The summer work-and-ministry project near a Canadian Indian reservation had finished, and our youth team had successfully painted the camp buildings … and alienated the resident missionaries.
The evaluation was blunt: "They seemed more interested in pairing off with each other than having significant contact with Indian students."
I was determined to prevent such fiascos in the future.
Service projects can be eye-opening exposure to missions, and they can also benefit those on the receiving end—but not if young people go for the adventure rather than the opportunity to serve.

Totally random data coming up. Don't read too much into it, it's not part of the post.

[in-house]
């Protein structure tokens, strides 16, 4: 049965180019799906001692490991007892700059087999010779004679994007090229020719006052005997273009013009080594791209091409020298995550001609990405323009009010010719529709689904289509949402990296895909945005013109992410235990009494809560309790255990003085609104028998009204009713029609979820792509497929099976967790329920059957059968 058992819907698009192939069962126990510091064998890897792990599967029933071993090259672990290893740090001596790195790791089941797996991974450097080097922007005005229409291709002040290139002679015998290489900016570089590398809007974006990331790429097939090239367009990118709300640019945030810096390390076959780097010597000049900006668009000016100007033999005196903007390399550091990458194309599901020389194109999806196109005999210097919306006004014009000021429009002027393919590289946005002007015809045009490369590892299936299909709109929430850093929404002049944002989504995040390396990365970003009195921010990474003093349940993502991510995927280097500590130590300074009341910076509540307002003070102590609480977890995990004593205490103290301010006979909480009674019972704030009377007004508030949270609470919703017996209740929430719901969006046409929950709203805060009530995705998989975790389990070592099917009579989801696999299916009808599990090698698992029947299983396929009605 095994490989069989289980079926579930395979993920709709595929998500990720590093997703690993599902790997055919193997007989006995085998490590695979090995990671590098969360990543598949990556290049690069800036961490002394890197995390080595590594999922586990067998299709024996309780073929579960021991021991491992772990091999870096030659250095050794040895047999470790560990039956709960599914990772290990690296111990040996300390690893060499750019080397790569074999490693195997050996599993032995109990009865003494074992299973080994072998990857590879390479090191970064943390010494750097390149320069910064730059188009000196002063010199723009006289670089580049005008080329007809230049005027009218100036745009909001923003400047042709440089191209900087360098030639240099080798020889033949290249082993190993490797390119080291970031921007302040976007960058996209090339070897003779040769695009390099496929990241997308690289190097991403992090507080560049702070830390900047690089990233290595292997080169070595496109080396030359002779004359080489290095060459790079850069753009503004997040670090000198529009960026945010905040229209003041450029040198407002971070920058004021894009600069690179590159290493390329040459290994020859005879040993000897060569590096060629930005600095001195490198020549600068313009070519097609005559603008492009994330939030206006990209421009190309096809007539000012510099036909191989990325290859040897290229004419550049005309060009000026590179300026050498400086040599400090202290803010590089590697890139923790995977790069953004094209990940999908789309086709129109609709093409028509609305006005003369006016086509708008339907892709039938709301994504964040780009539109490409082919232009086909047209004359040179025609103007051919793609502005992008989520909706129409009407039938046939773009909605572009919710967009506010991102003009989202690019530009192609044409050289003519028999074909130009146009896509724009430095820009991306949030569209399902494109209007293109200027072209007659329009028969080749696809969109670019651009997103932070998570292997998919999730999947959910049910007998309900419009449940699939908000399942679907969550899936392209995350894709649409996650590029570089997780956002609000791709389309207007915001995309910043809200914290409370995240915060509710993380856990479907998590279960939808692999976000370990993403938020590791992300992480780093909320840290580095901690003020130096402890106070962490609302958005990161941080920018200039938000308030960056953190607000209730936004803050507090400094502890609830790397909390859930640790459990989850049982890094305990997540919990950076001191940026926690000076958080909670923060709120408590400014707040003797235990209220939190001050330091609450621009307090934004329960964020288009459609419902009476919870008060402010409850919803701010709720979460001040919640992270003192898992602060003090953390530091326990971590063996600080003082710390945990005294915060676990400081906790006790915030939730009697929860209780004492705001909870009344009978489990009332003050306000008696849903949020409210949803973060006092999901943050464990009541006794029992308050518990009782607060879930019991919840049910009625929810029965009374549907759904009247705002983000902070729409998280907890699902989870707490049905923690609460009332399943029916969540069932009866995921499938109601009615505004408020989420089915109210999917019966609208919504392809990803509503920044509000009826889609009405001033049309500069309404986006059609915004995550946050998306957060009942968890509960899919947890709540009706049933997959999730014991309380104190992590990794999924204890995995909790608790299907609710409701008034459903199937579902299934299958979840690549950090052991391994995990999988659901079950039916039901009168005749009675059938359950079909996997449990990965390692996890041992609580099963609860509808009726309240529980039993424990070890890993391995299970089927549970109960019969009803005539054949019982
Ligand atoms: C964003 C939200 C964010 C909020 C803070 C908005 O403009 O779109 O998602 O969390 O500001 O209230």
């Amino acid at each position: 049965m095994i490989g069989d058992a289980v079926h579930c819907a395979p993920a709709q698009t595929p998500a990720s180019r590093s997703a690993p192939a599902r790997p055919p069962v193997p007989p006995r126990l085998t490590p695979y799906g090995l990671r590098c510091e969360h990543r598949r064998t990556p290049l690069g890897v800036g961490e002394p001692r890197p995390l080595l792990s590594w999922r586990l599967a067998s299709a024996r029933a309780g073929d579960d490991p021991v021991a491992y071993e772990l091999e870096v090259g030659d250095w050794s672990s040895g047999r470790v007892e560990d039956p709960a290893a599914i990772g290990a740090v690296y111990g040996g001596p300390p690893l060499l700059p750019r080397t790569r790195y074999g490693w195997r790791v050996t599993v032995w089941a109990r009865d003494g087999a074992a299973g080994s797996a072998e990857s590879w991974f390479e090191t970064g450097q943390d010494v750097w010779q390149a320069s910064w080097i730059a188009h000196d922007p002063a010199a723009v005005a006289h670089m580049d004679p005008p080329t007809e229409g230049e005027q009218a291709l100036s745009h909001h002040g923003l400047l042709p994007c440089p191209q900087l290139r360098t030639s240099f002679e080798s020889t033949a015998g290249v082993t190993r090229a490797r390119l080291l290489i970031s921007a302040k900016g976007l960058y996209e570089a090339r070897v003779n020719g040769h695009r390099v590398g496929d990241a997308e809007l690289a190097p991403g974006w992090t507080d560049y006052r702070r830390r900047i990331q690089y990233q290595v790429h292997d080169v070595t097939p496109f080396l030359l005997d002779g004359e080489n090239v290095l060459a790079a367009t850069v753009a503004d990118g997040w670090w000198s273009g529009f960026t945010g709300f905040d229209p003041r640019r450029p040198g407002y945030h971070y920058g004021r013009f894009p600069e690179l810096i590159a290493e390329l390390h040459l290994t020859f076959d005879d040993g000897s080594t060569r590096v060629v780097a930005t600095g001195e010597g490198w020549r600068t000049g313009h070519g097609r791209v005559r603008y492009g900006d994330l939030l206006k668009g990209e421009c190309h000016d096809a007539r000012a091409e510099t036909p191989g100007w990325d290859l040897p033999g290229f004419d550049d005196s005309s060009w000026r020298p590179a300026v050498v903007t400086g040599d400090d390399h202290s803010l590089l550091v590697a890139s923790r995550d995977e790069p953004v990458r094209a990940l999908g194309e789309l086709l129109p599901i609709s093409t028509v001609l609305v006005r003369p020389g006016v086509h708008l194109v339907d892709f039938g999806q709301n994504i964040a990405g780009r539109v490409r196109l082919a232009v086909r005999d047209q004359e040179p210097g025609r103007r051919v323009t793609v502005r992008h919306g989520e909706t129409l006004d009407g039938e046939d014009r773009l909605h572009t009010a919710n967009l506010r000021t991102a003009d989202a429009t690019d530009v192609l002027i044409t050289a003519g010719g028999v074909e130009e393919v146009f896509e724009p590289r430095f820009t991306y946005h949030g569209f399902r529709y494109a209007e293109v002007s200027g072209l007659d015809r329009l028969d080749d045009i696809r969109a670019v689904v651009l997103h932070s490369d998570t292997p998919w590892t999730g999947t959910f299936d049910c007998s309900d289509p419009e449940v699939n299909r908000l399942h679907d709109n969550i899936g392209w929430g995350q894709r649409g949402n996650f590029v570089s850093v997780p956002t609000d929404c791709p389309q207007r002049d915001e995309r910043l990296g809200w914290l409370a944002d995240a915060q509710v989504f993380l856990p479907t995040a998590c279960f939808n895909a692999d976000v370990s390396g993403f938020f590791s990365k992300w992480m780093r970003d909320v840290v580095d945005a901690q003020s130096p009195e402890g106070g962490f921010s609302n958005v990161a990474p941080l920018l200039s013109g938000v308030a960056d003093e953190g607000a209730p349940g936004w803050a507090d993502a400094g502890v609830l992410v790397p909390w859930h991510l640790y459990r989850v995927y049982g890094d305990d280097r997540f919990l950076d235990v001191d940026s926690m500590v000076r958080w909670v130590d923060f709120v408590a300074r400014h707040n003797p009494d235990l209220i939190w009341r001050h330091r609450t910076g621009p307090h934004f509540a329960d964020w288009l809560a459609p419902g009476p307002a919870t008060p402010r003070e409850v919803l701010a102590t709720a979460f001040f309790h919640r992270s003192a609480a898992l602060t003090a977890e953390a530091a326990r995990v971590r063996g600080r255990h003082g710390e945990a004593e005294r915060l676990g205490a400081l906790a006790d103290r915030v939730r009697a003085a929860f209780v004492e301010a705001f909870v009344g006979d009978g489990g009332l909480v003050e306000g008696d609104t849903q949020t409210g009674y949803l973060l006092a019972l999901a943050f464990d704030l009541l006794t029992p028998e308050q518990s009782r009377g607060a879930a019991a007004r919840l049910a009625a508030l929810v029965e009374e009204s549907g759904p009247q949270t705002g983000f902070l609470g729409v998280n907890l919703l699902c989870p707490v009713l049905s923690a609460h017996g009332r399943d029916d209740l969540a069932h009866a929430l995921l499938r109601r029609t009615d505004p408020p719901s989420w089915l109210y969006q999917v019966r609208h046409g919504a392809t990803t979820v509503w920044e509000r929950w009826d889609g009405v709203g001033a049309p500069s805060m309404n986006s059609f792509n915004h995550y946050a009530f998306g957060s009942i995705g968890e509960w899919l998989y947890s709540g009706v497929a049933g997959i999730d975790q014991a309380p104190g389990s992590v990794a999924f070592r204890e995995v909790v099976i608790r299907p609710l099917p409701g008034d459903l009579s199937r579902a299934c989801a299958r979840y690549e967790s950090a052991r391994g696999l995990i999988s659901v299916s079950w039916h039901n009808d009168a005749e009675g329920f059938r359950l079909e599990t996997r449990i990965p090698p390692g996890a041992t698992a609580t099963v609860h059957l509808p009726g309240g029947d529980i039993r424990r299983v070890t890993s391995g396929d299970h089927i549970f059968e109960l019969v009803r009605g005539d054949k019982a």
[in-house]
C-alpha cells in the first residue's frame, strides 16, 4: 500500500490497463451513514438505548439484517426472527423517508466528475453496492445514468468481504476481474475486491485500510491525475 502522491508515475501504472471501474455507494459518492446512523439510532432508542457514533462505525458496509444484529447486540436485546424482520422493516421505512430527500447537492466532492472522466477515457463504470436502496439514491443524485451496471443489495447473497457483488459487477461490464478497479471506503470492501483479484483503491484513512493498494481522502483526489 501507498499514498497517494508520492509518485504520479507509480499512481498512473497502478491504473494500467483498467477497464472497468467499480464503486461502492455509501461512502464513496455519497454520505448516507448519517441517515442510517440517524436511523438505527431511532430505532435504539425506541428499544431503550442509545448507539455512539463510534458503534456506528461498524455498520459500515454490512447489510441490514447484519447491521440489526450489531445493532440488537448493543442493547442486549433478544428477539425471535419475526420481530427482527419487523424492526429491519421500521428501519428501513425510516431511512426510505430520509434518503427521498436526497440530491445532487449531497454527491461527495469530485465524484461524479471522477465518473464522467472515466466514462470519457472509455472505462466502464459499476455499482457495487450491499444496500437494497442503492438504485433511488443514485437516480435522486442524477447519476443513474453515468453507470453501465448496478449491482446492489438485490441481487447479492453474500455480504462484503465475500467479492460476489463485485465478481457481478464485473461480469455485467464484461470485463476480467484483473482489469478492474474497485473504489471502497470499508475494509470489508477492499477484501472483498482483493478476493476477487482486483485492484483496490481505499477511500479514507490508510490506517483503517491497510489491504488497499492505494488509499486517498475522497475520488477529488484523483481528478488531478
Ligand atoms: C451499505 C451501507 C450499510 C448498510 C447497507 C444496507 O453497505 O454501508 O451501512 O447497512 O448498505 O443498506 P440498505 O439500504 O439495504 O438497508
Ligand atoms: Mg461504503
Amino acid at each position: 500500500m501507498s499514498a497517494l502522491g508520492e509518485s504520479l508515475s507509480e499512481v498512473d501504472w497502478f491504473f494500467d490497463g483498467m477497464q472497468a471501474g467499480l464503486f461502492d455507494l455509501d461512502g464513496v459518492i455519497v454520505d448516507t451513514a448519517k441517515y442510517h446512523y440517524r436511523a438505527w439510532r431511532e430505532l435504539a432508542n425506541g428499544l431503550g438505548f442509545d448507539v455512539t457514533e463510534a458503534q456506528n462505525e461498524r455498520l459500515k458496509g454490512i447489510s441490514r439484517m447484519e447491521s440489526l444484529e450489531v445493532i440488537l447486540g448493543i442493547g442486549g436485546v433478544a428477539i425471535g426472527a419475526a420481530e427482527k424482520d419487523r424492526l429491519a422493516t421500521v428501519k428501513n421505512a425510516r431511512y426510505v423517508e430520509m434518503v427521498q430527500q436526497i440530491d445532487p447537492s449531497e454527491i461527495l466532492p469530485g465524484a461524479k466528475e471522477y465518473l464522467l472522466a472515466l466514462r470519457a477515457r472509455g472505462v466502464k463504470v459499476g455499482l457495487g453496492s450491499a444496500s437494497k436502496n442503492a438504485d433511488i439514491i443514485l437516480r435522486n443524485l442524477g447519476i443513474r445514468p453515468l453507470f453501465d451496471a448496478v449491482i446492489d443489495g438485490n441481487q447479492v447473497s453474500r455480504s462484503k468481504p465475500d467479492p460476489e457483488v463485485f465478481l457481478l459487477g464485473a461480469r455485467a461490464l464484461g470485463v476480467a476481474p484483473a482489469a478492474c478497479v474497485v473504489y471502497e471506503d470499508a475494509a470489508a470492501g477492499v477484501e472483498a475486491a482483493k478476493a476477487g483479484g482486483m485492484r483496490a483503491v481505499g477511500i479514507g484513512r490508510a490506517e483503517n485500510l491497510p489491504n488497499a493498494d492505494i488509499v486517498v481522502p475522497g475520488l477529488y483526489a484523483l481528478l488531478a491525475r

I've discovered the success of a summer missions trip is largely determined before the bus ever leaves the church parking lot.
We significantly increased our requirements for those going out, making them clear from the beginning, and interestingly, the year we began demanding so much more, our number of applications doubled. The students seemed to take the requirements as a challenge and were better prepared ...1